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Building a simple server

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January 25, 2011 12:58:29 AM

I have a couple old comp's laying around, one of which is an acer aspire t320 which has a 2.8 ghz celeron processor, and 256mb of ram. Upgradable to like 2gb.

Anyhow, my main computer has an 850 watt psu, and lots of power hungry components. I have most of my movies and media stored on it.

Now when I go to bed at night, I like to watch movies and tv shows and things through a set top box (all pre recorded and saved on my hard drive) I dont want to leave my main computer on overnight again and again, so I'd like to take this aspire, and transfer certain movies and tv shows and things to it, then use it to STREAM over my network, I seriously doubt it will be able to transcode media (plus it doesnt really need to, as my set top box runs XBMC and will play pretty much anything I can throw at it)

So what should I do, is there a lite server OS that I can install on this, and run? Basically It'll just be a file server, I want to share ALL files on it, because I'll likely be manually copying movies and tv shows over during the day if I plan to watch at night.

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January 25, 2011 1:18:01 AM

If you aren't afraid of Linux, that may be a way to go. I became frustrated because the OS was so foreign to me and I was never a command line kind of guy.

Windows Home Server is about as easy as it gets. pretty much plug and play. The interface is XP based, you can consider it to behave like XP 64 bit for the most part.
So a PC that can handle XP easily will work just fine. I ran a single core for quite a while (2.0 Ghz Sempron) and it was responsive and stable.

I have been using WHS for about two years now. I decommissioned my server for parts over the last 6 months but I do miss it now. My idea is to move it to the living room as a file server, for home theater streaming purposes like yourself, but I would need to buy a few things that I'm not ready for yet. I hate being broke!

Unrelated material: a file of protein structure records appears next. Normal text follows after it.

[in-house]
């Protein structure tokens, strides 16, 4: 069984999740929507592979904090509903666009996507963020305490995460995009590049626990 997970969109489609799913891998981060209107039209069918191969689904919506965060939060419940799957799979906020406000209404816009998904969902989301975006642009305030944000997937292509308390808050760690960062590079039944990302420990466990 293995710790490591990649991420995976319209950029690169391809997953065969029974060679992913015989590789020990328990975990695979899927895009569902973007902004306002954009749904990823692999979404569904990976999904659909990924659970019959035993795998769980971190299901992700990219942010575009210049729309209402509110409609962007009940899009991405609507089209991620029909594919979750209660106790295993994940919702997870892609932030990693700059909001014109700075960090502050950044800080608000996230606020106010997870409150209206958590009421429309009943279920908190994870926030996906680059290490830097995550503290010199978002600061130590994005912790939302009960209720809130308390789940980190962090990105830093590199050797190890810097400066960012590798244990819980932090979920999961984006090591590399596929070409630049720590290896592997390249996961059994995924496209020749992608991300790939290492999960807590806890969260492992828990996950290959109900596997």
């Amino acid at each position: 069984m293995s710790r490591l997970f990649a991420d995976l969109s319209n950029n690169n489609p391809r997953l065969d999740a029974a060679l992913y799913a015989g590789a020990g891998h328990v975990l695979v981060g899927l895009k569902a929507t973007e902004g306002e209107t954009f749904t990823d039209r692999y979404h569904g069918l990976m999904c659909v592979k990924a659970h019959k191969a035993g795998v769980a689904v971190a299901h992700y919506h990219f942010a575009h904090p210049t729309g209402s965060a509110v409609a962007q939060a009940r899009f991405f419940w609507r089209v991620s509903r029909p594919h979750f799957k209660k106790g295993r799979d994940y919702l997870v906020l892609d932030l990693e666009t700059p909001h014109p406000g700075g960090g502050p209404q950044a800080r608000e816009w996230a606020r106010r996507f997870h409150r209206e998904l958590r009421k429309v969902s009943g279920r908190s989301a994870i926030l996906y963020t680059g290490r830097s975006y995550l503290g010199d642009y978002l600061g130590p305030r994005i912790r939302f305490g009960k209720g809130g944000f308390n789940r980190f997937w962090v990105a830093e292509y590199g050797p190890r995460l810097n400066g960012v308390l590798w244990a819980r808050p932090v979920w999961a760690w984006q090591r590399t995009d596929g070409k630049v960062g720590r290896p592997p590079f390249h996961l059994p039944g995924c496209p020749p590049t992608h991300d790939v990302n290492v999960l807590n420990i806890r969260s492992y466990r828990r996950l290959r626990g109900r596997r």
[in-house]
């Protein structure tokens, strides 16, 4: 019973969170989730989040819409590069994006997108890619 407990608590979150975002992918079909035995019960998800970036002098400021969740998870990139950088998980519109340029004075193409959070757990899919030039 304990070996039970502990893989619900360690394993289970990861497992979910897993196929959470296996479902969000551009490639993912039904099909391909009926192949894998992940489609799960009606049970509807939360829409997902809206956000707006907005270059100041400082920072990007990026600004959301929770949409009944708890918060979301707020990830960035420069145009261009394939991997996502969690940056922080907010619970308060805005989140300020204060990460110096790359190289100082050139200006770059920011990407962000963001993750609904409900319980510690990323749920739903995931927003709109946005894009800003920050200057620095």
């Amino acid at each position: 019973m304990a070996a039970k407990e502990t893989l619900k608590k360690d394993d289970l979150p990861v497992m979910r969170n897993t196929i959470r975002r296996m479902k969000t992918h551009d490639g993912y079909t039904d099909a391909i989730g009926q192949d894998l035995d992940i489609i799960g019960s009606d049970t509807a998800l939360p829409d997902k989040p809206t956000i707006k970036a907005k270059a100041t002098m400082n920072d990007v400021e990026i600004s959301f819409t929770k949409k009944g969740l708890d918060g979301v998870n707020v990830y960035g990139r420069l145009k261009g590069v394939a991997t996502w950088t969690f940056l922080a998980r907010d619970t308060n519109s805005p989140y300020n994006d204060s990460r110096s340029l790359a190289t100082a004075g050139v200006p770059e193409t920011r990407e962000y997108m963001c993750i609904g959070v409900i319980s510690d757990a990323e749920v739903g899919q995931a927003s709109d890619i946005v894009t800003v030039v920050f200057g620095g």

If you can, it might be wise to wire the server directly to the ethernet on your router. However if the speeds of your home network are fine then you can decide. This will be your biggest bottleneck, ram and CPU won't matter much although a nice big hard drive is desirable. For backups and file transfers, your network will determine how fast these things happen.
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January 25, 2011 6:31:28 PM

I've used ubuntu a bit, but I dont like command line stuff, I dont know how to use it :S

I've heard about windows home server, but I'm worried about the performance of the server. When I ran XP on this PC, it had to be plain XP, when I started to update, and install service packs the comp started to slow down.
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January 25, 2011 9:53:12 PM

My desktop PC is not OEM, I built it.

It run's windows 7, and there is a simple command you can run to shutdown on a timer. Ive used it a bunch of times, and I'm debating if it'd be easier to leave my pc on at night and use a shut down timer to turn off after whatever amount of time.

Only thing with that is after the PC shuts down if I'm still awake and wanting to watch more media, I cant.

Then again, I usually only watch a movie or so, turn off my set top box, then turn on my digital cable and fall asleep to it.

Thing is, I've always wanted a server, and I this would kind of give me some experience for when I build/buy a real server with loads of HDD space I can use for backups, storage etc.

I dont know, I guess I just need to decide what to do...
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January 27, 2011 11:48:49 AM

So your saying with my comp powered 24 / 7 my hardware won't degrade?
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January 27, 2011 2:21:18 PM

Actually it will probably last longer. I have systems that have been powered on for 5-10 years and they still run fine.
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January 27, 2011 2:28:03 PM

Hmm, damn thats the exact opposite of what I would think.

I may as well just use my desktop and leave it on overnight when I watch videos.
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January 27, 2011 8:40:19 PM

Thanks for the info guy's I think I'll hold off on building a server.
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January 27, 2011 8:40:40 PM

Best answer selected by haggardsmurf.
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January 27, 2011 10:26:55 PM

Freenas or Myth backend would suite you well and run fine on that old pc.
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